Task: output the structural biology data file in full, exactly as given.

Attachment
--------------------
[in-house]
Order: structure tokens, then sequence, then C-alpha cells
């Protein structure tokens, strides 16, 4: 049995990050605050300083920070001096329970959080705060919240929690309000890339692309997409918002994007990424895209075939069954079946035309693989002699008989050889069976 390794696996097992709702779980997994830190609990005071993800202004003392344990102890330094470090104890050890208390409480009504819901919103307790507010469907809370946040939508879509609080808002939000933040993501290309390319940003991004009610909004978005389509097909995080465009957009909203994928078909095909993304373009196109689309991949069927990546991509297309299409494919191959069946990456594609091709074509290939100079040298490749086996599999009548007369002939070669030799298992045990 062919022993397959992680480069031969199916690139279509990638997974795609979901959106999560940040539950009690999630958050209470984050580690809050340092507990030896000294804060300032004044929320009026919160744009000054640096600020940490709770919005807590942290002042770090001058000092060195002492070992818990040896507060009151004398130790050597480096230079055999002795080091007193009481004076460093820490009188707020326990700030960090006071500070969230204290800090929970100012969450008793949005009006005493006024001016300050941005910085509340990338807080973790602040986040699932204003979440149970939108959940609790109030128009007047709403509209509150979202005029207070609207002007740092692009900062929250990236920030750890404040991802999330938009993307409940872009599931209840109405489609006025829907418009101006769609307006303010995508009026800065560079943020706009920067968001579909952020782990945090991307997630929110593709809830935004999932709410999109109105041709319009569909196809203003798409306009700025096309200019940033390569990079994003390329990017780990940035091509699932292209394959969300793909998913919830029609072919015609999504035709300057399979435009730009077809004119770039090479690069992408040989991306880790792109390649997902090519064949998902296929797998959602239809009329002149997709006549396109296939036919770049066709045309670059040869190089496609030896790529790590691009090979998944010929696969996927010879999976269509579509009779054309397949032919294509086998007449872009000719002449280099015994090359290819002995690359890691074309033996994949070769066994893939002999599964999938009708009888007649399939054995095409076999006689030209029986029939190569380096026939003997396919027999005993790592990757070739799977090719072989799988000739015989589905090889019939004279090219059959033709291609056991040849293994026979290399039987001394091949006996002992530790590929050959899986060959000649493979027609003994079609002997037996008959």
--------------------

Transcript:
[in-house]
Order: structure tokens, then sequence, then C-alpha cells
């Protein structure tokens, strides 16, 4: 049995990050605050300083920070001096329970959080705060919240929690309000890339692309997409918002994007990424895209075939069954079946035309693989002699008989050889069976 390794696996097992709702779980997994830190609990005071993800202004003392344990102890330094470090104890050890208390409480009504819901919103307790507010469907809370946040939508879509609080808002939000933040993501290309390319940003991004009610909004978005389509097909995080465009957009909203994928078909095909993304373009196109689309991949069927990546991509297309299409494919191959069946990456594609091709074509290939100079040298490749086996599999009548007369002939070669030799298992045990 062919022993397959992680480069031969199916690139279509990638997974795609979901959106999560940040539950009690999630958050209470984050580690809050340092507990030896000294804060300032004044929320009026919160744009000054640096600020940490709770919005807590942290002042770090001058000092060195002492070992818990040896507060009151004398130790050597480096230079055999002795080091007193009481004076460093820490009188707020326990700030960090006071500070969230204290800090929970100012969450008793949005009006005493006024001016300050941005910085509340990338807080973790602040986040699932204003979440149970939108959940609790109030128009007047709403509209509150979202005029207070609207002007740092692009900062929250990236920030750890404040991802999330938009993307409940872009599931209840109405489609006025829907418009101006769609307006303010995508009026800065560079943020706009920067968001579909952020782990945090991307997630929110593709809830935004999932709410999109109105041709319009569909196809203003798409306009700025096309200019940033390569990079994003390329990017780990940035091509699932292209394959969300793909998913919830029609072919015609999504035709300057399979435009730009077809004119770039090479690069992408040989991306880790792109390649997902090519064949998902296929797998959602239809009329002149997709006549396109296939036919770049066709045309670059040869190089496609030896790529790590691009090979998944010929696969996927010879999976269509579509009779054309397949032919294509086998007449872009000719002449280099015994090359290819002995690359890691074309033996994949070769066994893939002999599964999938009708009888007649399939054995095409076999006689030209029986029939190569380096026939003997396919027999005993790592990757070739799977090719072989799988000739015989589905090889019939004279090219059959033709291609056991040849293994026979290399039987001394091949006996002992530790590929050959899986060959000649493979027609003994079609002997037996008959």